Taxpayers’ reconciliation of the EIPs with any recovery rebate credit claimed on their returns, however, was often inaccurate, TIGTA reported. The IRS sent more than 42% of returns claiming a recovery rebate credit to its error resolution function because of discrepancies between the EIP amount reported by the taxpayer on the return and that in the IRS’s records. There, these returns languished in many cases, with more than half a million still pending as of Sept. 2, 2021. Part of the problem was that resolving the error generally required manual review by a tax examiner and correspondence with the taxpayer.
A similarly thorny administrative problem was the election by taxpayers to use 2019 earned income to calculate their EITC and/or ACTC. As of May 27, 2021, of nearly 26 million e-filed returns claiming an EITC or ACTC, taxpayers in nearly 14% of those returns made the election, for EITCs totaling more than $8 billion and ACTCs totaling more than $5.1 billion.
The majority of these were calculated and allowed by the IRS correctly, TIGTA determined. However, in 191 cases, tax examiners entered incorrect amounts that inflated ACTCs from the correct amounts totaling about $350,000 to 10 times that figure, $3.5 million. The magnitude of the mistake was compounded by the fact that in a December 2020 audit report, TIGTA flagged the same type of error and recommended processes and procedures that would limit entries in these fields to statutory amounts, which the IRS said then that it would address through programming controls. The IRS again agreed to the recommendations, which it said it implemented for the 2022 filing season.
TIGTA alerted the IRS in May 2021 that its analysis of returns filed by April 22, 2021, found that 4,838 returns reduced or excluded unemployment income despite having a disqualifying MAGI of more than $150,000. The IRS replied that its systems’ programming was unable to make a connection between unemployment compensation reported on a return and income reported on the line for “other income,” TIGTA said. On the 2020 Form 1040, U.S. Individual Income Tax Return, this was line 8, importing a total from Part 1 of Schedule 1, Additional Income and Adjustments to Income, on which unemployment compensation was reported. In other words, the IRS could not distinguish unemployment compensation from other types of income reported on line 8.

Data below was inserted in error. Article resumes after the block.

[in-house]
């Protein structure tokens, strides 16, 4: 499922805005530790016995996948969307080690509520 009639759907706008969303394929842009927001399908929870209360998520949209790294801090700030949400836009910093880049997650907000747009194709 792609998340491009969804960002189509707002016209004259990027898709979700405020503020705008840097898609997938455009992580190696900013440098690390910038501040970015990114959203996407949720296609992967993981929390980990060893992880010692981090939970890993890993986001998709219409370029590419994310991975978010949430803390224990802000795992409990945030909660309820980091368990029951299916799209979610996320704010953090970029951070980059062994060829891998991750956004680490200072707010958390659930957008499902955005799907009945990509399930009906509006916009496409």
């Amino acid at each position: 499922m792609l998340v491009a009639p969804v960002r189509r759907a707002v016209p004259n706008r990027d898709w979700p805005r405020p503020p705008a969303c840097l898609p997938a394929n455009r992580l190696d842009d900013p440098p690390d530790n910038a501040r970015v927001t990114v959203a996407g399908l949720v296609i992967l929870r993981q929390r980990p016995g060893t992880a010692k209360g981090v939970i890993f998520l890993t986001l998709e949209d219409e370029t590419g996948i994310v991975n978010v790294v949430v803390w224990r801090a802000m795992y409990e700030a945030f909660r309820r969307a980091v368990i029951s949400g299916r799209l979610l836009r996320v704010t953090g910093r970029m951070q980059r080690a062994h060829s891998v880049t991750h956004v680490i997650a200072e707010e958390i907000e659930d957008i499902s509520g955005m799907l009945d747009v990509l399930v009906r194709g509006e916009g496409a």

“IRS management indicated that the errors identified are the inevitable result of late legislation,” TIGTA said. “Tax laws changed after the filing season began, and programming in place could not confirm taxpayers’ compliance with the changes.”
TIGTA compared the IRS’s performance in answering toll-free telephone calls in calendar 2021 (as of May 28) with the year before (as of May 29). The volume of call attempts (including those after business hours) burgeoned from 74.1 million in 2020 to 185 million in 2021. The number of assistor calls answered also rose, but by less, from 6.6 million to 11.4 million, and automated calls answered increased only slightly, all contributing to a degradation in the level of service from nearly 60% in 2020 to 15.5% in 2021. The average speed of answer rose from 12 minutes to 19 minutes.
Online visits to irs.gov increased by 14% (as of the week ending May 29 for both years), but uses of two dedicated online tools, Interactive Tax Assistant and Tax Withholding Estimator, decreased. Uses of “Where’s My Refund?” were 15.6% higher, increasing from 431.4 million in 2020 to nearly 498.9 million in 2021.
The AICPA continues to advocate for better IRS services; visit the webpage describing AICPA advocacy efforts to learn more.
— To comment on this article or to suggest an idea for another article, contact Paul Bonner at Paul.Bonner@aicpa-cima.com.